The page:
Brian Goeltzenleuchter: Scents of Exile, June 3 to June 26, 2021 at Olfactory Art Keller, 25 Henry Street, New York

Scents of Exile is an ongoing art project started in 2019 that bears witness to the immigrant experience, one person at a time. For Scents of Exile, Goeltzenleuchter interviews refugees and other immigrants about their scent memories of home. Odors, which are ephemeral and fleeting, have a strong connection to place and often elicit vivid and emotional memories—a phenomenon known as the “Proust effect.”

Goeltzenleuchter uses the interviews as inspiration to create fragrances using cosmetic-grade materials. These fragrances are then embedded in hand sanitizer. Each Scents of Exile station consists of a freestanding dispenser filled with scented hand sanitizer ,and a printed display summarizing the interviewee’s story and scent memories.
Goeltzenleuchter intends for the Scent of Exile stations to be installed at cultural institutions for use by the public at events. The goal is to raise awareness of the diversity of immigrant experiences and facilitate a dialogue. When a visitor sanitizes their hands, the fragrance is transferred to the visitor who will carry it with them after leaving the institution, thereby taking the scent memory with them and becoming part of the artwork in a performative act.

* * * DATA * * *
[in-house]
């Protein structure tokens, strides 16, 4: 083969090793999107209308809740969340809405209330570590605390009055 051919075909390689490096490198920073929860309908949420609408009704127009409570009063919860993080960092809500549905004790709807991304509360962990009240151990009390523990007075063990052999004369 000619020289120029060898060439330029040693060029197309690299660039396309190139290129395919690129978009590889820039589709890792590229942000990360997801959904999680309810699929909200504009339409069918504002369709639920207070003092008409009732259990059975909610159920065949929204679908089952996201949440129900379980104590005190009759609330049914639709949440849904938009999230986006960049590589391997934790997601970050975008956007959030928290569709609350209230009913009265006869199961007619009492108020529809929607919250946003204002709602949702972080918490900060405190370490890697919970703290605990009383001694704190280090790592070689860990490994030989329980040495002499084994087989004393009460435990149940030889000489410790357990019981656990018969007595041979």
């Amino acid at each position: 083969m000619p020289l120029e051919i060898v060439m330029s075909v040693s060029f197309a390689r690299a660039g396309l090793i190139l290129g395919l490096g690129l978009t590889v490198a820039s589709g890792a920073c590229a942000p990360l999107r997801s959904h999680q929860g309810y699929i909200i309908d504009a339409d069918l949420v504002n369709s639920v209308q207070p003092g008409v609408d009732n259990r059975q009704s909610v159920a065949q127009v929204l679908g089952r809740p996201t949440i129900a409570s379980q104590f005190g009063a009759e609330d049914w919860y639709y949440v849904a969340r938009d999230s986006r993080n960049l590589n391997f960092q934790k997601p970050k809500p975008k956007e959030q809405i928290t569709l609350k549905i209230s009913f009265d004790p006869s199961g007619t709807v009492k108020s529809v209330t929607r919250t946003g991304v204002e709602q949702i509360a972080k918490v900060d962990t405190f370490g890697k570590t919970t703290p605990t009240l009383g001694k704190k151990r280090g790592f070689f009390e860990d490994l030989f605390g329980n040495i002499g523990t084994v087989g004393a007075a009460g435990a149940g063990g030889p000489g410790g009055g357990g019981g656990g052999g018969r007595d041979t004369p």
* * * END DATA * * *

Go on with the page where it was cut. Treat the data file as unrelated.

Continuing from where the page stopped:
At Olfactory Art Keller, eight Scents of Exile stations will be on display, including one that dispenses hand sanitizer scented to evoke the smell of sweat, smoke, and tear gas reminiscent of protests in Egypt during the Arab Spring (Keyro, 22, 2019), and one that dispenses hand sanitizer scented to evoke the smell of boiled milk (Azira, 52, 2019). In parallel to the exhibition, several Scents of Exile stations are being used in museums in Bremen, Germany as part of Smell it! Smell in Art, the multi-museum survey of olfactory art. The artist will be present for an informal opening reception on Thursday, June 3rd from 4 to 6 pm. At 6 pm on June 3rd, he will discuss his work, including Scents of Exile, with Saskia Wilson-Brown of the Institute of Art and Olfaction.